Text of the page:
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Dick Jewell
War & Peace, 2019Courtesy of Dick Jewell

Dick Jewell’s oeuvre traces the progression of visual perception

From photos and videos spanning 40 years

In 1978, mixed media artist Dick Jewell repurposed a collection of discarded photo booth images into his book, Found Photos. The volume captured the spontaneity of people he didn’t know and would probably never see again. It echoed an earlier project, where he sent a self-portrait to all the fellow “Jewells” he could find in London and requested a photo in return. The use of strangers’ images would become a theme common to his entire career, now which hosts over 40 years of work.

Jewell’s innate interest in people is evident. He reflects, “I’m fascinated with the human condition, the world over, our traits, our cultures, and the way we physically express ourselves, our similarities and differences in expressing emotions, and how visual awareness is crucial in understanding ourselves. It makes no difference if we know a person or not; we all interact in similar ways.”

In bringing together individual images to form large-scale works of art, Jewell creates new narratives. In Dermot & Natasha, 2005, a montage of TV clips featuring two newsreaders plays on repeat. Jewell selected the quieter, non-verbal interactions and edited them to music, creating an intimacy between the two. In The Box, 1980, nearly 200 snapshots comprise a mosaic-like network of TV screens. The moments were separate but connected through their occurrence over a seven day period.

With Jewell’s work, which bridges the 1970s to the 2000s and beyond, viewers are confronted with a juxtaposition: the nostalgia of his signature photo booth images versus the transience of photos today – as a result of “selfie culture” and more broadly social media. According to Jewell, it’s not the process that has changed. “The practice is essentially the same. My work is a comment on how imagery is being employed in society, but online, the context of imagery has expanded considerably – plus, it’s on a global scale.”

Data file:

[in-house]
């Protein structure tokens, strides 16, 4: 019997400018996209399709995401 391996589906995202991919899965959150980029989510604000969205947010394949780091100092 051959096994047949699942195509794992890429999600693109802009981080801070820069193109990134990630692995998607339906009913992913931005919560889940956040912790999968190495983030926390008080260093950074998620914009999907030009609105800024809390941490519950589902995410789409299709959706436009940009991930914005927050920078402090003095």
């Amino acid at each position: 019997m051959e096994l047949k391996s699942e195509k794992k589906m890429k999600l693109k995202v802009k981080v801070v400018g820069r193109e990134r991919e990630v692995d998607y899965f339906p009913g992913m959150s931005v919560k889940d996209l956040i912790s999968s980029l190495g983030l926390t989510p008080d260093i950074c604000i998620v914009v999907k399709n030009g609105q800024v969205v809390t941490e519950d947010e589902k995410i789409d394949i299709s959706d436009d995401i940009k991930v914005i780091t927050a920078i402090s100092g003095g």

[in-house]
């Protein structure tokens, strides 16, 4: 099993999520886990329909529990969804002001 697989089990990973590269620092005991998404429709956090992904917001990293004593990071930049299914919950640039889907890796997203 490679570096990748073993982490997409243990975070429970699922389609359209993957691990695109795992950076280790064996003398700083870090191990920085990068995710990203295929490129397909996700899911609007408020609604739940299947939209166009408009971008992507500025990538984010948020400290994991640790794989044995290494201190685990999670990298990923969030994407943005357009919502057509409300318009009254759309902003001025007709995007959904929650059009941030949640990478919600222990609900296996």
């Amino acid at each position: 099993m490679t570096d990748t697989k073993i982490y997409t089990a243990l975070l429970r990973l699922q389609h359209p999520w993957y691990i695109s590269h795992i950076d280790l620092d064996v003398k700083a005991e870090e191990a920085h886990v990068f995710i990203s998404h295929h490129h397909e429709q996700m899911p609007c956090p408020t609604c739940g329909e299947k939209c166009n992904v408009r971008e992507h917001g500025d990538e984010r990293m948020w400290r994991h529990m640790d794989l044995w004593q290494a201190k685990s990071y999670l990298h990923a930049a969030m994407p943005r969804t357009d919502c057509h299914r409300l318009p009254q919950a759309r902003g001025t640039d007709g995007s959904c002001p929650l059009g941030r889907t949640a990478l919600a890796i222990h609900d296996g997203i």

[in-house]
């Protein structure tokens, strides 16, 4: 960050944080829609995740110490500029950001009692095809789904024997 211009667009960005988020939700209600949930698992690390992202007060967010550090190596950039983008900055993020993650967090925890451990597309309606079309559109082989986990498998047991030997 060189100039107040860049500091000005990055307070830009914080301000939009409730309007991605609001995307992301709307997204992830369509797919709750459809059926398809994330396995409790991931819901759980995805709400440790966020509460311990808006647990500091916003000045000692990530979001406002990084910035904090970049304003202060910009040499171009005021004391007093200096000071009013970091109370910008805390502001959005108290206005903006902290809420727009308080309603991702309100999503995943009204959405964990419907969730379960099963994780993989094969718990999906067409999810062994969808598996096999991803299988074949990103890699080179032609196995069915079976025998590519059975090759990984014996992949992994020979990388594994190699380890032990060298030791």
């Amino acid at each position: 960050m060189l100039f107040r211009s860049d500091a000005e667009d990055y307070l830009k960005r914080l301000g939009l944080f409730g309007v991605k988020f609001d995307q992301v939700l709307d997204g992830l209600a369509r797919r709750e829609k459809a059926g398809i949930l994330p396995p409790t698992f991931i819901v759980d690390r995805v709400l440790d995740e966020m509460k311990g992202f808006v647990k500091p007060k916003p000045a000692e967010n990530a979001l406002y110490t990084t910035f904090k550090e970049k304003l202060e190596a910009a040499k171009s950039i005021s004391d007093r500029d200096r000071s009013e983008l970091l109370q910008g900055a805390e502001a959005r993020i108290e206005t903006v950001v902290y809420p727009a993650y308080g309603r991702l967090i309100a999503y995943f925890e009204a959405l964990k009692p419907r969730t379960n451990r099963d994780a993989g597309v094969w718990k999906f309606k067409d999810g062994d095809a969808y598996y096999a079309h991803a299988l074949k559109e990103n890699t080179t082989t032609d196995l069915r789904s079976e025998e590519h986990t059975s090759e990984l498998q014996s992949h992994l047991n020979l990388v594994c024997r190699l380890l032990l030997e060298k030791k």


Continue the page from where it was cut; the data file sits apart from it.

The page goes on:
But the difference cuts even deeper. “The photo booth was in many ways the forerunner of the selfie, and my Found Photos, from those discarded around booths, by people who were unwilling to accept that image of themselves, is a thing of the analogue past,” Jewell explains. Now, when someone takes an unsatisfactory photo of themselves, they can simply press “delete”, and it can be replaced within seconds by twenty more flattering variations. Where film photos offer tangible evidence of imperfection, selfies encourage faultlessness.

The change does have its benefits, though as Jewell appreciates the choice it’s given him. “The development of digital cameras and the Internet with the consequential explosion in the sheer amount of images to ponder has been a big plus for me as I’m an absolute glutton for images.” His recent solo exhibition, Now & Then, proved this. In film, photography and photo-collage installations, viewers were offered intimate glimpses into hundreds of unknown lives, through photos intended to be personal (Found Photos, 1978), and those featuring familiar, mimicked “peace sign” poses (War & Peace, 2019).

“We’ve certainly gained more options in every sense,” he maintains, “Long gone are the days of Doris Jewell, an octogenarian living in Barnes who replied to my asking for a photo in 1974 by saying there were no photos of her in existence – but I was welcome to go and take one of her.”